Much like the local hardware store, the Common Ground Project at McCormick Theological Seminary here is in the business of providing tools for construction and demolition.

"Our aim is to build strong character and a sense of identity among church leaders of color while attempting to break down the barriers that separate us, whether they are racial or generational," says the Rev. Emily McGinley, director of the Common Ground Project.

"We do this by connecting established church leaders of color with new church leaders and those considering ministry as a career," she says. "As stated in our mission, we are committed to building and strengthening the next generation of church leaders of color."

McGinley, herself a graduate of McCormick, knows firsthand the difficulties that new pastors of color can face once seminary ends and a life of ministry begins.  

"Mainline congregations are still primarily Anglo, but our society is continually growing more diverse," says McGinley, who is of Asian and Irish decent. "We need to recruit and prepare pastors and theologians of color so that our church leadership can reflect that change in our society."

The Common Ground Project, funded by the Lilly Endowment, presently has four programs, each focused building bridges across racial and generational divides.

An annual Pastors of Color Network, which will take place this year at the end of October, provides established pastors an opportunity to exchange views, gifts and opportunities with their peers.

"While preparing new pastors for leading the church into a future that we hope is more inclusive than divisive, we also want to be a means of support for those presently guiding our congregations," says McGinley.

The Next Generation Consultation, most recently held two weeks ago on the McCormick campus, brings together pastors and church leaders of color with scholars from related fields to identify and discuss the issues, challenges, commonalities and differences related to the development of the next generations of church leaders.

By creating this connection, it allows established pastors and new pastors to share challenges they are facing, express differences in theological views and provide perspective on the direction in which the church as a whole is moving.

"For pastors who are already committed to a life in ministry, the consultation is a means of continuing education, interaction and fellowship," says McGinley. "For new pastors, it is an opportunity to learn from those who have already been where they are heading."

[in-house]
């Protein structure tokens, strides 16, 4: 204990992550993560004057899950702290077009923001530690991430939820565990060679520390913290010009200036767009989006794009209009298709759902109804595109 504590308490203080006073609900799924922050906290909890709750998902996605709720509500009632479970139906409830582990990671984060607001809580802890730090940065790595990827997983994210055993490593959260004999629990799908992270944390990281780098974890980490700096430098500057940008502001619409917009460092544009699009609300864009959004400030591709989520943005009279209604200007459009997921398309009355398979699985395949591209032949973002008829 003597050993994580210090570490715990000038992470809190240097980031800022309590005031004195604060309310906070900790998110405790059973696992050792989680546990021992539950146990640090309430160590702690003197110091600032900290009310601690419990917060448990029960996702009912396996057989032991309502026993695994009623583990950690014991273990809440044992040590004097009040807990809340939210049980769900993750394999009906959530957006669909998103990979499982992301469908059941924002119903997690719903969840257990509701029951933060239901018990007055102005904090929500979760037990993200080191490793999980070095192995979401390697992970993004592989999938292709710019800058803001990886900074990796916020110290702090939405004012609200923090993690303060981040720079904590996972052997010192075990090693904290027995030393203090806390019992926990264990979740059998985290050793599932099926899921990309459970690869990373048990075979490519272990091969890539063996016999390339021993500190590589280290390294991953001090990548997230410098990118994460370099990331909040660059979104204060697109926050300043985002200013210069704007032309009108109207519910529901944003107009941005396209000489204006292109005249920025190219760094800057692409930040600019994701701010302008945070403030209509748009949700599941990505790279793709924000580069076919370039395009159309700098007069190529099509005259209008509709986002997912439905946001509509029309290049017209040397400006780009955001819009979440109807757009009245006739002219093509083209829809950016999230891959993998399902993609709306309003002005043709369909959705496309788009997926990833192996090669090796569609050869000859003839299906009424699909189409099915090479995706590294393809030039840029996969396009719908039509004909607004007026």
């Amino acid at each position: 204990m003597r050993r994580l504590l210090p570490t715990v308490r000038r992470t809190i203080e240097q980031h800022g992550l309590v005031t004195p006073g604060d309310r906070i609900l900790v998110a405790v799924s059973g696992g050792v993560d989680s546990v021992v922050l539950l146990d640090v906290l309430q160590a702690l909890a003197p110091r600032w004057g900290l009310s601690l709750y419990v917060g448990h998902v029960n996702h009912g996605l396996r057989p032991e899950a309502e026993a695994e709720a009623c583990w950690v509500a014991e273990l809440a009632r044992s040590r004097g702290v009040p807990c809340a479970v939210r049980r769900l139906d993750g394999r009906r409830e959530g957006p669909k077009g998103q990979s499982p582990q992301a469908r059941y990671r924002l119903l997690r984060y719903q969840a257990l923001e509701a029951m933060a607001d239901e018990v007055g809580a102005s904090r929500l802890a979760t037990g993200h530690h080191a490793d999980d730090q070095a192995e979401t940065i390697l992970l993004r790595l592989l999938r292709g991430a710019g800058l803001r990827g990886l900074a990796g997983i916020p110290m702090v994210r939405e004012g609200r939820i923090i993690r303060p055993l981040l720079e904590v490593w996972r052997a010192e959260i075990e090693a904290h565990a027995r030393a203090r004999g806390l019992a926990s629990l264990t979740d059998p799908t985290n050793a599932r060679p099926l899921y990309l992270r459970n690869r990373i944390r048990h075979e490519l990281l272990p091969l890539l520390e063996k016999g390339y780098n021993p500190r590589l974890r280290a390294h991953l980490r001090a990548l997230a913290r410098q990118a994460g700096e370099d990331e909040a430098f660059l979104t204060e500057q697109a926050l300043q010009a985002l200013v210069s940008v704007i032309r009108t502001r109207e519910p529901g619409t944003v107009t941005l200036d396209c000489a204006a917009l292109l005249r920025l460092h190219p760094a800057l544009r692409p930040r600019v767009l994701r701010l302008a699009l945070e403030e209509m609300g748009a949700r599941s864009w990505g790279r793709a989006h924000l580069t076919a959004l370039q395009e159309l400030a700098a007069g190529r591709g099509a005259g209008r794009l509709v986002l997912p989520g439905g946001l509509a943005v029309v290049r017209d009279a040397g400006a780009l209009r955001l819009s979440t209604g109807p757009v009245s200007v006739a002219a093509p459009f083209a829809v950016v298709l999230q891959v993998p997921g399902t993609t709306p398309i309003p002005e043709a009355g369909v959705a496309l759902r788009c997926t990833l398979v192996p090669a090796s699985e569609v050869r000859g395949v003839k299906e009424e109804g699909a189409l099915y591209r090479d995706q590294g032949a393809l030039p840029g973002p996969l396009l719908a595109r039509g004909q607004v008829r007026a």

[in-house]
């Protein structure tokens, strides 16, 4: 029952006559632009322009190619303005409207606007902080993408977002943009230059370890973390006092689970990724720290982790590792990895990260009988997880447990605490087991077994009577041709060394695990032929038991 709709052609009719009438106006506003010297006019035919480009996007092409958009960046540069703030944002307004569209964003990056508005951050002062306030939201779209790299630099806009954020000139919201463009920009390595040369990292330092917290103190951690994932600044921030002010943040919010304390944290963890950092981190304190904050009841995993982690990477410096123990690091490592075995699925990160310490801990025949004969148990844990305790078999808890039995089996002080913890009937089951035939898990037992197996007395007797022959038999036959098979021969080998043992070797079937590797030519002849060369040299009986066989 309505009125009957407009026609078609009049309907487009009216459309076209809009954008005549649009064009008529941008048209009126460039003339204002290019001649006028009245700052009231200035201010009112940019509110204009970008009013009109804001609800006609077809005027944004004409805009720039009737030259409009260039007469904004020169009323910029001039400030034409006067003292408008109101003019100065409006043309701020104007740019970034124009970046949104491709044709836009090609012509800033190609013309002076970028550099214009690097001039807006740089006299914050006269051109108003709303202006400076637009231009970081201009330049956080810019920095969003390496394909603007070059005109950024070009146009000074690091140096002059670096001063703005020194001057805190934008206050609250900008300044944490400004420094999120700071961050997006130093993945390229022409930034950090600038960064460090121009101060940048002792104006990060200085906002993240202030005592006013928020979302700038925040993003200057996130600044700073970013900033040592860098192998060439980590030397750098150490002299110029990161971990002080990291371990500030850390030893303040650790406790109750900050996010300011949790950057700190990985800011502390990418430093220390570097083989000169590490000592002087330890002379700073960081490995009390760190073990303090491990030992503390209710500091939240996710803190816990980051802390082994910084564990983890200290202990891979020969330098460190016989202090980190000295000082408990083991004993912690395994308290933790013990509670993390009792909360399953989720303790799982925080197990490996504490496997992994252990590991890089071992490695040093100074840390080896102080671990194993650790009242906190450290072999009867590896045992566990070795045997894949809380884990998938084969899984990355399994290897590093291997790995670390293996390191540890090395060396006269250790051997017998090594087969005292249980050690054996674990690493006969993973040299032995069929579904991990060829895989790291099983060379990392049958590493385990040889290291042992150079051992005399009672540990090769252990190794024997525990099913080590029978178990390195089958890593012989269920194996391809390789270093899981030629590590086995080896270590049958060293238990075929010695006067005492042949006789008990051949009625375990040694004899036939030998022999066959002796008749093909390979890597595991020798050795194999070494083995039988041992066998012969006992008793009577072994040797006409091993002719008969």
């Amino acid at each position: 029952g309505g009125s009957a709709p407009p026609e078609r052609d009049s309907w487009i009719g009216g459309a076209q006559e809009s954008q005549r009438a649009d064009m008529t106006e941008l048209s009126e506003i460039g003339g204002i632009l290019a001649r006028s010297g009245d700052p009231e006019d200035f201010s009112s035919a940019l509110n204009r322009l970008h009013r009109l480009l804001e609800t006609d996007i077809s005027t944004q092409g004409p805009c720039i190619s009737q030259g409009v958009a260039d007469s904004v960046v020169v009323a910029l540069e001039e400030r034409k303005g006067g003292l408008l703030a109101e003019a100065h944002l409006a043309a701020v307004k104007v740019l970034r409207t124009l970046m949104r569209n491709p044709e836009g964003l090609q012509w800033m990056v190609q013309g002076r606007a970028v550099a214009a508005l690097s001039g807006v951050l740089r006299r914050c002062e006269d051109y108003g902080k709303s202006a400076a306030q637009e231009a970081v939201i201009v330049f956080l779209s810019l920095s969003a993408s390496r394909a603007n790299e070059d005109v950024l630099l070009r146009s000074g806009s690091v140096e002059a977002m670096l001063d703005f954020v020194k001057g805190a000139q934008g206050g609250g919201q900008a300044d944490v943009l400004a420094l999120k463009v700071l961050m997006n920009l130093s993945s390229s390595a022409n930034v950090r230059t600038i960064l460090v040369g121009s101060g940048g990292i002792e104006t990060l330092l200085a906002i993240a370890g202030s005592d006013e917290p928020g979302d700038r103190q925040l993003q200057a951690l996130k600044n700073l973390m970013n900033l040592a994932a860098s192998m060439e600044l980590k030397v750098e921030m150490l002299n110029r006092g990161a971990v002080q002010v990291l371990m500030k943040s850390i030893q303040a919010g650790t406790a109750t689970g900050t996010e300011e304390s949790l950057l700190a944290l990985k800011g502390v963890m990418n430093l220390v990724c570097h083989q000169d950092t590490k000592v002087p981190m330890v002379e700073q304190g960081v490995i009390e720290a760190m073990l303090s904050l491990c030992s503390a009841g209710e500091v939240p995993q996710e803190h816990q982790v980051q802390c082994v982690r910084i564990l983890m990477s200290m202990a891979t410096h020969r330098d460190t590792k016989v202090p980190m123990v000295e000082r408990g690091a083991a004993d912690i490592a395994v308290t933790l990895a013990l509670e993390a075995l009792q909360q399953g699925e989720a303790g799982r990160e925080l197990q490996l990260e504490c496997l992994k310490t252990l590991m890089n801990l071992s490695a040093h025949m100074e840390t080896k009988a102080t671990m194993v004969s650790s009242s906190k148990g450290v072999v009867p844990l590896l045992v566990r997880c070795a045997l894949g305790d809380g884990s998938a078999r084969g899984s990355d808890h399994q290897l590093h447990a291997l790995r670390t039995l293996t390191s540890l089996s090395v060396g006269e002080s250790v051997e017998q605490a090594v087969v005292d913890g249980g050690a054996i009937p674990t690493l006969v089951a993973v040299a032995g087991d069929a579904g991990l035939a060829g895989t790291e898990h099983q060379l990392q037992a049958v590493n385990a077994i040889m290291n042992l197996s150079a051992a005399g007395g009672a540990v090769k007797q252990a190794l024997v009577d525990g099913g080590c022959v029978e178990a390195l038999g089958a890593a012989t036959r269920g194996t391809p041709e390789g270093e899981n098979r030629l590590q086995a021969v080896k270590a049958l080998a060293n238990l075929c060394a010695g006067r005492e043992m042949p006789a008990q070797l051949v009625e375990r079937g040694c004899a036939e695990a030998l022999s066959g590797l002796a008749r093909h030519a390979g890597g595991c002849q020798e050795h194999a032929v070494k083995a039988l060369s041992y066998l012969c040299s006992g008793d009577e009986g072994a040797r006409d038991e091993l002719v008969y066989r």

A  poetic "spoken word" conference entitled "Throwing Down, Expressing Faith," was held in mid-August. Aimed primarily at young adults of faith, it offers an avenue for them to express themselves verbally and bring into the open critical theological questions that they feel need to be answered.

"When I head about the spoken word conference and learned that it was infused with faith, I felt like this was where I had to be" says student Danielle Rouson of Chicago in an internet video about the conference. "I felt like God was calling me to be there and that everything else hadn’t worked out for a reason."

Much of the poetry performed at the conference by young people centered on faith, a society that separates rather than brings together, and a need for self-identity.

"It is very much about finding out who you are and how you fit into God's world," says McGinley. "While we want to bring down those barriers that separate us, the project also wants to help build pride and confidence in who you are as an individual and what makes you who you are. We want to get these young people thinking about who I am, versus who society says I am."

A program called "A Taste of Seminary," invites young people of color from all denominations who are considering a life in ministry to join others in discerning their sense of calling and what is involved in studying theology and ministry. The week-long conference, lead by prominent pastors and theologians of color, allows young adults from different Christian faiths and nationalities to come together and experience different fields of study within the seminary.

"It was an eye-opening experience," says Paul Matsushima of Torrence, Calif. "A lot of the professors made us really rethink what we have been taught and what we believe."

McGinley has been with the Common Ground Project since it began as the Asian-American Discipleship of Vocational, Empowerment, Nurture and Transformation (AADVENT) Project in 2005. She has seen how it has broken ground ecumenically and how it has transformed lives.

"I feel like we are helping to shape the church and our society in a positive way for the future," says McGinley.

Sadly, she may also see the end of the project. Funding from the Lilly Endowment will expire at the end of 2011 and without further funding the common Ground Project will come to an end.

While she has not given up hope, McGinley does not foresee other funding as forthcoming and is working to have other departments of the seminary adopt and take over the individual programs so that they may continue.

"While it is sad to think of the Common Ground Project as coming to an end," says McGinley, "what is more important is for programs like the Pastors of Color Network and A Taste of Seminary to continue to provide a means for the church to nurture itself and to grow."

Bob Sloan is a freelance writer from Hartsville, S.C. and a member of First Presbyterian Church of Hartsville.